Realizing the strength of the opposition and the closeness he is to a Calendar Grand Slam and in the process overtaking the 20 Grand Slam titles by Roger Federer and Rafa Nadal with a 21st Grand Slam championship, Djokovic isn’t likely to be immune to the presence of pressure.


All tennis observers and fans aren’t as pro-Novak as the ESPN analysts appear to be on air.

Of course, there are fans everywhere who  wouldn’t be upset seeing Zverev prevail again to end  another of Djokovic’s dreams as well as at least temporarily stalling his bid to pass Federer and Nadal.

 Some fans still prefer the touch of class that Federer and Nadal have demonstrated for much of the last two decades.

R&R fans have never seen their heroes walking around repeatedly trying to encourage or lift up the fans or with their ears cupped to hear more cheers after pulling off another remarkable feat on the court. Tennis isn’t wrestling yet, but it’s getting closer with some of the demonstrations by young stars, not to mention Djokovic.


If Djokovic happens to persevere against Zverev, the chase won’t be complete.

Medvedev likely will be waiting for Novak.

Medvedev is too good to not win a Grand Slam title in the next year or two. It could be this year, whether it’s against Djokovic or Zverev.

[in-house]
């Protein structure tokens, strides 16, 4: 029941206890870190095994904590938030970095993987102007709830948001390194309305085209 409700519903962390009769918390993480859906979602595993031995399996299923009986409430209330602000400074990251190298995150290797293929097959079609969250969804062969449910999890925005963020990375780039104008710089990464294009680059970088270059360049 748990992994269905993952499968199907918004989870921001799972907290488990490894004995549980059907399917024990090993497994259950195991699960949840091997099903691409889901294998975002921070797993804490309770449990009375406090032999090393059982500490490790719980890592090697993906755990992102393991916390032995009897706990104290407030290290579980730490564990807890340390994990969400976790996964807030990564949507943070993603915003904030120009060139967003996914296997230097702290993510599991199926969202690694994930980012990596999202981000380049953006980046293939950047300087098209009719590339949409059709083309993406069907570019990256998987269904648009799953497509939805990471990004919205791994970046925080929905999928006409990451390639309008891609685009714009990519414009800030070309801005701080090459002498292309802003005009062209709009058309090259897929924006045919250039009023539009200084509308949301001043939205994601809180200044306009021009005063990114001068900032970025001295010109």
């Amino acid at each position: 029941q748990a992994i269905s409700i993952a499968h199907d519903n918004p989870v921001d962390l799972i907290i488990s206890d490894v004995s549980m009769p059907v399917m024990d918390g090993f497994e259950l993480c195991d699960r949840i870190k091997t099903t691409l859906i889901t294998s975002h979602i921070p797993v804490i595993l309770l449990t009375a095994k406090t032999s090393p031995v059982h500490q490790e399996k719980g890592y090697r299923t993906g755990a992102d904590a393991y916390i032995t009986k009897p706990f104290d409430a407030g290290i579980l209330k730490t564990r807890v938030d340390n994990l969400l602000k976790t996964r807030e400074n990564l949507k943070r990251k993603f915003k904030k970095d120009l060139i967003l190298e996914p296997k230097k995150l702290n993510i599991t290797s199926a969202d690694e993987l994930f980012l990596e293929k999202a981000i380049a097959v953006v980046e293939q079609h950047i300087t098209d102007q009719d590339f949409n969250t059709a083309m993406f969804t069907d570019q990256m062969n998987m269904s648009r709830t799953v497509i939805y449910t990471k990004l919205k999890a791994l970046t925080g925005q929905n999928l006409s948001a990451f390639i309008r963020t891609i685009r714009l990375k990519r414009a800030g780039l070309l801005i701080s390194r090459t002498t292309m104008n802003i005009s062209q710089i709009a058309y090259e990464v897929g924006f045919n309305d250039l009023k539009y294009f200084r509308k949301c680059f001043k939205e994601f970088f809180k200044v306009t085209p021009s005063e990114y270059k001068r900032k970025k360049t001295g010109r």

These three players, Djokovic, Zverev and Medvedev, appear to be the world’s Big Three right now.

Yes, better than even Stefanos Tsitsipas. The talented Greek isn’t likely to take his loss to Spanish teenager Carlos Alcaraz in the round of 16 lightly. Tsitsipas probably is out working on his game right now. He is that serious about it, and his goal of winning a Grand Slam title.


Wait a minute! What about the talented young Canadian Felix Auger-Aliassime?

Auger-Aliassime is one of the most aggressive players in the game, and he appears to be a far more complete player than he was a year ago. Not only is he an excellent server with power, he seems to be everywhere on the court, always ready to hit a winner off either side.

Just think what a pair of wins in the last two rounds of the U.S. Open would do for Auger-Aliassime. All of a sudden, he would be the best player in the game.

Smooth and smart at 21 years old, Auger-Aliassime has developed into a player to watch along with the other three or four other top candidates to replace Federer, Nadal and Djokovic.

James Beck was the 2003 winner of the USTA National Media Award as the tennis columnist for the Charleston (S.C.) Post and Courier newspapers. A 1995 MBA graduate of The Citadel, he can be reached at Jamesbecktennis@gmail.com